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The Taste of Whiskey on the (Artificial) Tongue

(Artificial) Tongue LabelsLike most label manufacturers, one of our favorite jobs is making custom beverage labels for various types of drinkables. There's such a wide variety of them, from someone else's tap water (which is what most bottled water is) to sodas, beer, and hard liquor of all types. All such labels require at least an immunity toward frozen and liquid water and handling (except beer bottle labels, which everyone knows you're supposed to peel) but that's pretty much it.

Speaking of labels, we're well aware that there are outlaw label makers out there who are willing, unfortunately, to create counterfeit bottle labels for various products. This has become a huge problem for makers of Scotch whiskey, which to be official has to be made in Scotland, aged for three years and a day in oak barrels, and appropriately labeled. Scotch enthusiasts know very well what Scotch should taste like, right down to the flavors of the various brands. But some less finicky drinkers, used to the taste of Tennessee whisky, Irish whisky, rye, and other types of this potent elixir, may be fooled by counterfeiters who'll bottle any old whisky and label it as Laphroaig, Macallen, or Glenfiddich. 

This practice can cost the manufacturers of quality Scotch millions of dollars annually in sales. That's why scientists at the University in Glasgow have invented a highly effective, reusable electronic "tongue" that can easily taste the difference between various brands of whiskey, to the point of telling its age, brand, and differentiation between batches aged in different barrels. 

We think this is an excellent way to prevent bad guys from putting the wrong beverage labels on their whisky, or just refilling old bottles. But the best thing is, the 500+ aluminum and gold taste buds in these little rectangular "tongues" can also be used on any chemical mixture, so it can detect explosives, poisons, and water pollutants. It can also be used for quality control of anything in liquid form. In time, this will probably prove to be an even more important use of this technology; and when that time comes, we'll be ready to provide custom labels for any use, whether for beer bottles, whiskey bottles, wine bottles, or laboratory equipment.

Cannabis Labels — Not Just for Dimebags Anymore

Cannabis Labels Well, okay, few people ever used custom printed labels for their packaging back when cannabis products were of dubious legality, but what's a little poetic license among friends? The fact is, now that marijuana and other cannabis products are legal in much of the U.S. and Canada for medical and recreational use, cannabis has become just another commodity to be labeled. Now there are many types of packages that do need custom cannabis labels, with taxes to be collected, contents and ingredients to be declared, competition to deal with, and even special protections required for the packaging. Some states even need specific assurances of strength of the CBD or THC in the product. Because of those reasons, you can't just use any old label to ID or seal a package for many of these products; not to mention that cannabis oils can defeat many everyday product and sheet labels. This is true even for freezer labels, though ours are already prepared for this eventuality.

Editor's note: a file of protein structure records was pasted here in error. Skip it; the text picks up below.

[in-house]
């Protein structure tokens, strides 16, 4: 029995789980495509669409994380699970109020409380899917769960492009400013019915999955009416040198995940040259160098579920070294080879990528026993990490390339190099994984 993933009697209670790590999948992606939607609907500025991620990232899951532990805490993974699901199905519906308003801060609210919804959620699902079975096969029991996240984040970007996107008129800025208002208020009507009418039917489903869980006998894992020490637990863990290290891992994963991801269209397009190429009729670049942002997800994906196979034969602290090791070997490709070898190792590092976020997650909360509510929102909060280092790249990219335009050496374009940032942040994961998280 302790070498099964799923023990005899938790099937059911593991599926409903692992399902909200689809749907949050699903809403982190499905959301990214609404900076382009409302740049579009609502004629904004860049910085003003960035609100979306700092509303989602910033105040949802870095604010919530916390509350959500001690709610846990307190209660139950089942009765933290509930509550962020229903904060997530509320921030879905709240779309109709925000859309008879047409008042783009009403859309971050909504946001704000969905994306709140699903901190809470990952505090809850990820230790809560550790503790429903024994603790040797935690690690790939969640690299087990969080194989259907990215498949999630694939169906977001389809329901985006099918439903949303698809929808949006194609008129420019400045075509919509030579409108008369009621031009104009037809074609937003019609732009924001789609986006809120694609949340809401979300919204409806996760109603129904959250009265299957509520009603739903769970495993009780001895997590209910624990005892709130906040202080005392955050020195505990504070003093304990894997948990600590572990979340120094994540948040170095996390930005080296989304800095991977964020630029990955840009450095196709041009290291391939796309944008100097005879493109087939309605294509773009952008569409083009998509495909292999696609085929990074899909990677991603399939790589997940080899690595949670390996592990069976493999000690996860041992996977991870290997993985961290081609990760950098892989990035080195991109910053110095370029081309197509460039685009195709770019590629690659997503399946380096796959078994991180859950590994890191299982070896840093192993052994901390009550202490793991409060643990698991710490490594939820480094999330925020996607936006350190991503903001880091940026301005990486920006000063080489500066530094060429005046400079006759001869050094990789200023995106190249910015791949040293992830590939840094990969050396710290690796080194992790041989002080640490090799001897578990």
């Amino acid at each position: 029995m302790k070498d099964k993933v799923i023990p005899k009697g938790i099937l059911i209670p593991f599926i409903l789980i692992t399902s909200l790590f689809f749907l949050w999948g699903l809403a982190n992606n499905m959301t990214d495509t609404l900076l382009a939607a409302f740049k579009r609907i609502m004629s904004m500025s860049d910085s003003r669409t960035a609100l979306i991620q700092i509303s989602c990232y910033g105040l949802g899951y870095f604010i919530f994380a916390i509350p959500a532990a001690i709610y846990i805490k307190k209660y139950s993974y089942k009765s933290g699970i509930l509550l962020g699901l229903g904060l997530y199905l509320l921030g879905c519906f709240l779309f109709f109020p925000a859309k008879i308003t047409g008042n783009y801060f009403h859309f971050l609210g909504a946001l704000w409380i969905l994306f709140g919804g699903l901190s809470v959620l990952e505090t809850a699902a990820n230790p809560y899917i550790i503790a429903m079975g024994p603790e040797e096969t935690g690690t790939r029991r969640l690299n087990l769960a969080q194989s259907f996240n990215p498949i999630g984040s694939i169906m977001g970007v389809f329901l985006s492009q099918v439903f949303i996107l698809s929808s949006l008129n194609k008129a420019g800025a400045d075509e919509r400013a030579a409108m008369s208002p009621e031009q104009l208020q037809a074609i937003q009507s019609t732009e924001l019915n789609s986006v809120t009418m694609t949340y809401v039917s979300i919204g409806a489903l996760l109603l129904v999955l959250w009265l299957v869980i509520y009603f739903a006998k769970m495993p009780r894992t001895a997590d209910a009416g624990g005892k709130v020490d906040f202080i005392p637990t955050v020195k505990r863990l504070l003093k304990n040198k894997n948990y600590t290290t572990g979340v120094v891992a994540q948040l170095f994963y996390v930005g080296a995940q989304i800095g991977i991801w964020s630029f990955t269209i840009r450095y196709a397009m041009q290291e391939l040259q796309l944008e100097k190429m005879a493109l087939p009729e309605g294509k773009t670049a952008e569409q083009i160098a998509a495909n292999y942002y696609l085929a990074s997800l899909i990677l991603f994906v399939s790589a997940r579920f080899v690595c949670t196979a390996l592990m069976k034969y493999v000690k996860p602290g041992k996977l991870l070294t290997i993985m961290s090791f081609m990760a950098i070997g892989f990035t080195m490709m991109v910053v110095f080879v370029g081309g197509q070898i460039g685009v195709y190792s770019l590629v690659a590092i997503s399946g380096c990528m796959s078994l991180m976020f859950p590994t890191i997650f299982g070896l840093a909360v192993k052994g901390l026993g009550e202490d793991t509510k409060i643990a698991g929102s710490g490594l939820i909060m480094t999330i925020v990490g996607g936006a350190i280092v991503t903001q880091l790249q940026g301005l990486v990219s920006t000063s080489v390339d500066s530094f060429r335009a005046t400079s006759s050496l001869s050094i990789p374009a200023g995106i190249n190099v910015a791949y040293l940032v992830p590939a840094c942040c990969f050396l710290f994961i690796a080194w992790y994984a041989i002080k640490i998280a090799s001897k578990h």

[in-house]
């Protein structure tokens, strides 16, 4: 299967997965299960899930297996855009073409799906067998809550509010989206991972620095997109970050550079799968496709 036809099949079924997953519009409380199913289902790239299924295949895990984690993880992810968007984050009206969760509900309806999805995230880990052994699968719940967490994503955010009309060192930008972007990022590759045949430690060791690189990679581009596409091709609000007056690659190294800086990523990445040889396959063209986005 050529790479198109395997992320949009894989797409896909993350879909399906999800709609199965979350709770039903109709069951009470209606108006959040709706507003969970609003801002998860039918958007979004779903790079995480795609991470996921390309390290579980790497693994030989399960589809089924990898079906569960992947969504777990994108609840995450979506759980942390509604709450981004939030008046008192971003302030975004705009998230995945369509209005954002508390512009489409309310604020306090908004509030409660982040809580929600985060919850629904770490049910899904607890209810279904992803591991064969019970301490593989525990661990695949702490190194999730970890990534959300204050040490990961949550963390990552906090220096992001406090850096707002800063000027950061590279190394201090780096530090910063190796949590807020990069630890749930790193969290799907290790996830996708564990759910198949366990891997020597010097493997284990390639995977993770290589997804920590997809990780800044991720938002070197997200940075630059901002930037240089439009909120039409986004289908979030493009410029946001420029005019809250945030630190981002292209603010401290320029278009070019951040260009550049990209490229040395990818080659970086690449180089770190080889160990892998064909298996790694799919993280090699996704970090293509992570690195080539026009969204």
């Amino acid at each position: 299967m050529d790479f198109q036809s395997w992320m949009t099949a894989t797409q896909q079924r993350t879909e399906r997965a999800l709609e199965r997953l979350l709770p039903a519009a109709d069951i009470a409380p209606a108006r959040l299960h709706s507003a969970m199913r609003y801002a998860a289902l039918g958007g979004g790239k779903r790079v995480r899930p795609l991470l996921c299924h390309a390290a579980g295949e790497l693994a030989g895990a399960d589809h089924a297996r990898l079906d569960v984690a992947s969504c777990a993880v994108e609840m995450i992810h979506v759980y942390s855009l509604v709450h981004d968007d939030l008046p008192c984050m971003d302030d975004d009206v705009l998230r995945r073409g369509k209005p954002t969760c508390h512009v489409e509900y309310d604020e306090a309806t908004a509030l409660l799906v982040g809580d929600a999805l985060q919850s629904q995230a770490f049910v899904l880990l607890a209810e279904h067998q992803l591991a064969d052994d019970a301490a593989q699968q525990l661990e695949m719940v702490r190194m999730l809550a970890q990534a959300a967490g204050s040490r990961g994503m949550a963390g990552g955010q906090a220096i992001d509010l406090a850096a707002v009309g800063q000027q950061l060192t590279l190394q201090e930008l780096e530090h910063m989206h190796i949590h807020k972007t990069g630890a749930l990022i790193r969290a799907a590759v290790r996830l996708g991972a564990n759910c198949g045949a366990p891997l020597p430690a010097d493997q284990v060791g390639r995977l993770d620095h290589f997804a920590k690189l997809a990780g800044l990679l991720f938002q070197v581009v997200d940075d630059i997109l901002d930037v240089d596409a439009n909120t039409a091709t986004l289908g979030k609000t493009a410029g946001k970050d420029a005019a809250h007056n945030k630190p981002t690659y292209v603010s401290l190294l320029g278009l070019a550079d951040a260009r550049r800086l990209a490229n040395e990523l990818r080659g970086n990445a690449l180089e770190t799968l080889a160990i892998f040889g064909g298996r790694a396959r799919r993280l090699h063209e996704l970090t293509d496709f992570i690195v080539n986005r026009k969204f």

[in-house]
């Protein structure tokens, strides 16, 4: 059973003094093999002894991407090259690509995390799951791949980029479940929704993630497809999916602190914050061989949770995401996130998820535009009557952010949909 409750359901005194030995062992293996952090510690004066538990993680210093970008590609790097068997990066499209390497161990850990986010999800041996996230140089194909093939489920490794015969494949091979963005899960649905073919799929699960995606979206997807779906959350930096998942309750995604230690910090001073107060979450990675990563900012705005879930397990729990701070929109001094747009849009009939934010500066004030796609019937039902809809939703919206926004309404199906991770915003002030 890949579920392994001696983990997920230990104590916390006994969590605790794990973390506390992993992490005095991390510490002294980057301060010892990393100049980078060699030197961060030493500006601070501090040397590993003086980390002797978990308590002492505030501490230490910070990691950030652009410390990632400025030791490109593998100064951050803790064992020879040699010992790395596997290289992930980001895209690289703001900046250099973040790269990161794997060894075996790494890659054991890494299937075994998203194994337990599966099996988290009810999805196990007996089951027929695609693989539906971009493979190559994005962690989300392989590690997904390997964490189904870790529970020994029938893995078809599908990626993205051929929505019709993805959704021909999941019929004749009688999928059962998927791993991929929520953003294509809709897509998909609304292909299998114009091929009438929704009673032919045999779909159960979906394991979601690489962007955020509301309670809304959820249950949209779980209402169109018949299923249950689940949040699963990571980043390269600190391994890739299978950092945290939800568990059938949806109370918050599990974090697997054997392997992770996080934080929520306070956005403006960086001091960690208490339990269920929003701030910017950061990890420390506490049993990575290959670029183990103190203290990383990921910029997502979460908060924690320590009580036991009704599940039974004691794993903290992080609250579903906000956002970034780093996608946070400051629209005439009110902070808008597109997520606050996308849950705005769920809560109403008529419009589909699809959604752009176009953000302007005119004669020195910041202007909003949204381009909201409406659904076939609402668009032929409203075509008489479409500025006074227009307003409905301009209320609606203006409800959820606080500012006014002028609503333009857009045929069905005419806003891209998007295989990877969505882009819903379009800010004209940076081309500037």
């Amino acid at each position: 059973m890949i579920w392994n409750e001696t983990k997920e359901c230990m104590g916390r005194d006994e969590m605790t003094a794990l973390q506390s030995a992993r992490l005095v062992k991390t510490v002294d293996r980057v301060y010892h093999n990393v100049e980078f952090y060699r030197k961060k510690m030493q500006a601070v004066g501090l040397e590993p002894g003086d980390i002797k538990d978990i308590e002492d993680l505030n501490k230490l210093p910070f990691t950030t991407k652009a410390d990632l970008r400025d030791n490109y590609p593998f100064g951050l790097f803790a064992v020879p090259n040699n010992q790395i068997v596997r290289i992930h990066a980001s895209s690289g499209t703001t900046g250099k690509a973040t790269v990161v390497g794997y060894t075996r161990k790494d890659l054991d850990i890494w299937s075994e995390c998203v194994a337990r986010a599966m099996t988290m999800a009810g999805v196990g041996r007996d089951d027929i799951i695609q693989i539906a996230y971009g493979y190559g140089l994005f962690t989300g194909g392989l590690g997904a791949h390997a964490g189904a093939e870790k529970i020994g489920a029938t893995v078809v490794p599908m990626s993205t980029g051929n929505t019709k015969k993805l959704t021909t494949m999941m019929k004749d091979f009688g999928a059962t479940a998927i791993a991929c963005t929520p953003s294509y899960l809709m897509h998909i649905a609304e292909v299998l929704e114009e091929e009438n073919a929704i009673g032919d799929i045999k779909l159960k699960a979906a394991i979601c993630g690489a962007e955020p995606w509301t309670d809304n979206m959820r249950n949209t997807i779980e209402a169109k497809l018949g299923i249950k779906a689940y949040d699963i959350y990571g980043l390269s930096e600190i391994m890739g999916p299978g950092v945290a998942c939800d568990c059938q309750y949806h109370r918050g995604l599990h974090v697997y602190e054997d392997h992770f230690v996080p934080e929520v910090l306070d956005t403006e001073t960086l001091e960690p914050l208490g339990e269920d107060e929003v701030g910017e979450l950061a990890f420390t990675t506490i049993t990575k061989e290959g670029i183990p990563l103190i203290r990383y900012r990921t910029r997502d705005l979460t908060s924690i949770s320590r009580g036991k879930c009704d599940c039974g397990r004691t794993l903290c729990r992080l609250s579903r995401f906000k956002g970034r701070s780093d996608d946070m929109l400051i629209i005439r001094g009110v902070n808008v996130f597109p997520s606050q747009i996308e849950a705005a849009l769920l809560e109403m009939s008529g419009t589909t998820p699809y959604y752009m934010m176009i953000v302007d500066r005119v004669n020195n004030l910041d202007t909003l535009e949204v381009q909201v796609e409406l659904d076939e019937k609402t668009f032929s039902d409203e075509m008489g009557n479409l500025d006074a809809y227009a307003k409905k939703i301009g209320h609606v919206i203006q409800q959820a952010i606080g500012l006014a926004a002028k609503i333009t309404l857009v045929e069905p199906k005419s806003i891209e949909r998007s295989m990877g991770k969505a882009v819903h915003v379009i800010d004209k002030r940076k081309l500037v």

Nowadays, folks in most regions have at least some access to cannabis medications, creams, straight oils (for vape pipes, for example), candy and other confections, and even plain buds and other plant parts for making your own blunts. Many contain some level of oils that can erode not only paper substrates, but defeat the stickiness of adhesives. What you need is special plastic and metallic custom labels with oil-resistant adhesives that will still stick despite the inevitable spills and dribbles. It's a pain to be unable to tell your products apart just because a spillage made some labels slip off. 

At Etiquette Systems, we're fully aware of the needs for cannabis packaging, which we have provided since Nevada (and the rest of the West Coast) legalized recreational cannabis several years ago. We know exactly the kinds of substrates and adhesives you need to get the job done, whether you provide cannabis confections (including delicious baked goods), skin creams, or vape oils. We've also become aware of the need for labels with fold-over tabs to help you protect your products and ensure they remain sealed. Without them, some customers might open a jar for a free sample, which you definitely want to avoid. With these labels, we can help you tell whenever a package has been opened, protecting both you and your customers.

The cannabis label industry is fairly new, but we got in on the ground floor and can provide labels for every sort of product, including preparations for medical treatments. Even if your state has not yet legalized marijuana use at some level, we're poised to provide cannabis labels of all kinds when they do. Keep us in mind when your state finally gives you the option to use cannabis as medication, or for recreational use. We can have custom labels or blank labels for enterprising cannabis product manufacturers ready for you within days, at an excellent price.

No More Peanuts and Crackerjack